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Re: Sugar Underwood

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  • rag1916
    Brilliant research! You guys are geniuses! Major kudos to Mr. Rye and Mr. Miller for digging up data on this guy. With that kind of technique and musicianship,
    Message 1 of 18 , Apr 1, 2009
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      Brilliant research! You guys are geniuses! Major kudos to Mr. Rye and Mr. Miller for digging up data on this guy. With that kind of technique and musicianship, there is no way this guy was a shoe reparier, so the "Matthew Underwood" listed as a professional musician must be him. I thought that Matthew was an unusual name for a black man, but then again I am no expert in these matters.

      Does he have any surviving relatives?

      One thing's for sure, "Sugar"'s few records reveal him to be a consumate, first-rate musician and a fantastic pianist who probably held his own quite well in the "cutting contests" (in fact, when I first heard the original recording of "...Stomp", my jaw hit the floor and I instantly thought of Art Tatum).

      After reading through books like "They All Played Ragtime" and "Music on My Mind" [Willie the Lion Smith's memoirs], you get a bit jaded with the dozens of pianists' names that get thrown at you which don't mean anything because there are apparently no recordings, piano rolls, or sheet music exisiting by many of said legendary pianists. Or is there? I propose that for those pianists who lived past 1950 and continued playing piano to any extent in that time (for example, Walter "One-Leg Shadow" Gould died in 1959 in upstate New York), we try to locate any surviving relatives, or at least what became of the person's personal memorabilia when they died.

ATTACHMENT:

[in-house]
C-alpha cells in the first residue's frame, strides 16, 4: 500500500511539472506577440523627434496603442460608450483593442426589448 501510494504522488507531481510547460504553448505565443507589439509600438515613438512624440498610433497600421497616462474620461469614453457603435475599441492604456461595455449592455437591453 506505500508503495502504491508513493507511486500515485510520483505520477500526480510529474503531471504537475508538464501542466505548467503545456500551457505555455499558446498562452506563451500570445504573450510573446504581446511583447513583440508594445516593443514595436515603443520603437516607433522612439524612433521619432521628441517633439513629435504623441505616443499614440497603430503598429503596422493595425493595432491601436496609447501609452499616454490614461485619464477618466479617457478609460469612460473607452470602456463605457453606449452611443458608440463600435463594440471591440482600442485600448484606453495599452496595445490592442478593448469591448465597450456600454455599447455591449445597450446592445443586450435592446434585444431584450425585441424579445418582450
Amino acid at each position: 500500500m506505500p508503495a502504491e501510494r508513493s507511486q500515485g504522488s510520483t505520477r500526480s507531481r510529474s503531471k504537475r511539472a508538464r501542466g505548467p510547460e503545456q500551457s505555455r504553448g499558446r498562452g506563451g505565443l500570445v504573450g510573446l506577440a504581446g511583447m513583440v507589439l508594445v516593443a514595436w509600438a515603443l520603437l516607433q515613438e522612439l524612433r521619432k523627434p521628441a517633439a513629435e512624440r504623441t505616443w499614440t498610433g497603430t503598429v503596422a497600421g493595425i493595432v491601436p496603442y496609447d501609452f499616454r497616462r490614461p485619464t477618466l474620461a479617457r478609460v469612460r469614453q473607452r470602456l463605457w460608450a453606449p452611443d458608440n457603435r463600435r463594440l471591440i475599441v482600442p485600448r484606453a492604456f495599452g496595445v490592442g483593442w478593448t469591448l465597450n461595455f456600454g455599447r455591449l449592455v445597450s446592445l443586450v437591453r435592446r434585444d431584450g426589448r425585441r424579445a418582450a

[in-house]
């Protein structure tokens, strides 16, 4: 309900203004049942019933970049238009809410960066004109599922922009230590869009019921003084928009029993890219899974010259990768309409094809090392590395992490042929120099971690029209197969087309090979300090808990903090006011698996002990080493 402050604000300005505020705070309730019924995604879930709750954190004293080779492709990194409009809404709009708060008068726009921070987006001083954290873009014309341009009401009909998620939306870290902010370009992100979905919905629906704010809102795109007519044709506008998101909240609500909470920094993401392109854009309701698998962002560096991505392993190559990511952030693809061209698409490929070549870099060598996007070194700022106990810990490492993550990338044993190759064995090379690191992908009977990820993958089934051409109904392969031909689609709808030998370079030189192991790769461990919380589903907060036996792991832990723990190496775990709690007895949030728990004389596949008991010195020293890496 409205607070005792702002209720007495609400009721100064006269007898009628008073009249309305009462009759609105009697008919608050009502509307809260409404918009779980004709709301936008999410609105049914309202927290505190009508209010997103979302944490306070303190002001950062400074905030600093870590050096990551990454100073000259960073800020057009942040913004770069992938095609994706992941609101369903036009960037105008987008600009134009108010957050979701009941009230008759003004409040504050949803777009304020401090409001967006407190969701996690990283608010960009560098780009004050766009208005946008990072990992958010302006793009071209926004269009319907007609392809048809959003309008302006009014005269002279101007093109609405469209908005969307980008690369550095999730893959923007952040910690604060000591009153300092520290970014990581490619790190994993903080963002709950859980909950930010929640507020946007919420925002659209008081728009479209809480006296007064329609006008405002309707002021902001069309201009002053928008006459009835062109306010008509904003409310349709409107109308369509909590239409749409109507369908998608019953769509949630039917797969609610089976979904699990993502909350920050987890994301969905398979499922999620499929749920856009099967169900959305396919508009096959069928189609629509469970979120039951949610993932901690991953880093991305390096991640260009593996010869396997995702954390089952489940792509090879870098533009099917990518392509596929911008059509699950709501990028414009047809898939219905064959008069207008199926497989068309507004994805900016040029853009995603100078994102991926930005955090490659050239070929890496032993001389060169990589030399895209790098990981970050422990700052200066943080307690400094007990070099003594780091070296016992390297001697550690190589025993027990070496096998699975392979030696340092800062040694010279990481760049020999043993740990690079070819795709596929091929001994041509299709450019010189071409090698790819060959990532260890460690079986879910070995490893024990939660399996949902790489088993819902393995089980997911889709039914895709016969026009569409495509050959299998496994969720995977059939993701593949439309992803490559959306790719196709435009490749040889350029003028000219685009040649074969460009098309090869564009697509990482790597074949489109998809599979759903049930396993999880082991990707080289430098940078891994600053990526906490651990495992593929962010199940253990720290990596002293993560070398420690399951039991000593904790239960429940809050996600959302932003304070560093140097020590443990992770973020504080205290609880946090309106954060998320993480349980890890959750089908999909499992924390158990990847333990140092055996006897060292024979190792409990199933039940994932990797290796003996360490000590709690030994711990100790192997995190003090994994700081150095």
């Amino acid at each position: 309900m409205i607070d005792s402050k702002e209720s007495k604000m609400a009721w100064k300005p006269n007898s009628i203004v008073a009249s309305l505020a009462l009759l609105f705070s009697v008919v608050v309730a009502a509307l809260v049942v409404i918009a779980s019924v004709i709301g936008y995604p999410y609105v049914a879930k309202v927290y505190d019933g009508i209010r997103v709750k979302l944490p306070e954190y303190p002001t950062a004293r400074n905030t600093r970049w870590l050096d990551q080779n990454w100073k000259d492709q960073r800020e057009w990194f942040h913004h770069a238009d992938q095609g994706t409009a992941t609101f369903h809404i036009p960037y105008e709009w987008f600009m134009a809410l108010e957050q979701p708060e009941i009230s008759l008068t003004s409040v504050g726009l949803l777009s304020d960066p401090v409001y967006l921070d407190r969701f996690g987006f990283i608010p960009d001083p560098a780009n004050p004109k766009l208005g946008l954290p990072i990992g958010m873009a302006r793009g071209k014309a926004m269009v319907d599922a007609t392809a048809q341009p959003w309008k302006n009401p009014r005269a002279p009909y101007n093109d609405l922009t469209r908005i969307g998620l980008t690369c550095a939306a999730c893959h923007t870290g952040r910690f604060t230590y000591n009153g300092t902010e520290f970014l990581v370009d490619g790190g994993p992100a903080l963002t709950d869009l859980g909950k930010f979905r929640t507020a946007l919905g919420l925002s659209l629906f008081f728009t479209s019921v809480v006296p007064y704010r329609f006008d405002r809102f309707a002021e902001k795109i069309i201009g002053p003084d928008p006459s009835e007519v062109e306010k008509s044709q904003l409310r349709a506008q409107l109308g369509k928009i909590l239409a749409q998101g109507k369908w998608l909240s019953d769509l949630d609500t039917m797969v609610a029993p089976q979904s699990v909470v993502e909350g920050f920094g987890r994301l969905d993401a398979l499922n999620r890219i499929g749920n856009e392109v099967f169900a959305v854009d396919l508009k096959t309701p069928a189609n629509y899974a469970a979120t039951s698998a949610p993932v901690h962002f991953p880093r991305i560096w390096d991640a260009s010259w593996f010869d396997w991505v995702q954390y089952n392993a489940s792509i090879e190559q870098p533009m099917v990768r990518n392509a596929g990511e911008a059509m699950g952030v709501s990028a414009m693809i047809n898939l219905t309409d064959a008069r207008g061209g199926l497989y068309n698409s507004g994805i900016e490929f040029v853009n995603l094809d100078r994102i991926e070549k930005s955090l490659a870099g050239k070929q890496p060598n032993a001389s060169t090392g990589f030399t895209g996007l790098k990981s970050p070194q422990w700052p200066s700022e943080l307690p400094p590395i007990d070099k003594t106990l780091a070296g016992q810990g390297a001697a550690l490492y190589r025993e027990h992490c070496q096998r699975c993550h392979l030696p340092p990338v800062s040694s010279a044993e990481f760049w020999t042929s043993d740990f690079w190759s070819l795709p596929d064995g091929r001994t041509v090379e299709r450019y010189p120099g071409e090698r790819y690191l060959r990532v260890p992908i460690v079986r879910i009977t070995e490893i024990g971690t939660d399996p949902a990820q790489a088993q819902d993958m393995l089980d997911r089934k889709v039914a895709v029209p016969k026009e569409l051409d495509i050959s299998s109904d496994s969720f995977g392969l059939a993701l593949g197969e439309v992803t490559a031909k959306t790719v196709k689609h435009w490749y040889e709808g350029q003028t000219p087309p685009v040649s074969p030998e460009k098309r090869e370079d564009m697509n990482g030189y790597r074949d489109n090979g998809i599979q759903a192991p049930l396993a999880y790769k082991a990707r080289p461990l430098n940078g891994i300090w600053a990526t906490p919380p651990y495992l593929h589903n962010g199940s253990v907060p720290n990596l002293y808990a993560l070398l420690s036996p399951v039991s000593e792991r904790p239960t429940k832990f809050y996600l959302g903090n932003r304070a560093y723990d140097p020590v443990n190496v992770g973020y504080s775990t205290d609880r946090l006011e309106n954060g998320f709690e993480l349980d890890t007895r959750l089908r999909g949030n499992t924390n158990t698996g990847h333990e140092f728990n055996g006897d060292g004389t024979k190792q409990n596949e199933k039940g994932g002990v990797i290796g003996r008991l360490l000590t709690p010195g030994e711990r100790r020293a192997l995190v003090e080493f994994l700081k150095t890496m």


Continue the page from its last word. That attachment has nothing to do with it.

Usually, this stuff gets thrown out, but you never know what is hiding in a drawer of an old family cabinet, etc. There could be one-of-a-kind home recordings (on 78 or reel-to-reel tape) of the pianist playing, there could be handwritten sheet music, there could be photos or even a scrapbook. All of this stuff is very important no matter how obscure the pianist was, because relatively little of this stuff survives for ANY pianist of the ragtime/early jazz eras.

      I am constantly amazed at how much commercially-issued stuff certain pianists DID manage to leave behind, as a good documentation of their work and musicianship.

      For example, Clarence "Jelly" Johnson was one of the VERY BEST pianists of the 1920's, yet on records he is only present accompanying a few blues singers (perhaps maybe two dozen such accompaniments in all). HOWEVER, he made over 200 piano rolls which, generally with tasteful editing and little embellishment, are an excellent document of his personal and exciting playing.

      We may not see some of the pianists rattled off in Willie's harlem stride lists present on any recording dates, but we do see some equally interesting pianists (whom he fails to mention) recording a few things here and there; such as Fred Longshaw and Everett Robbins.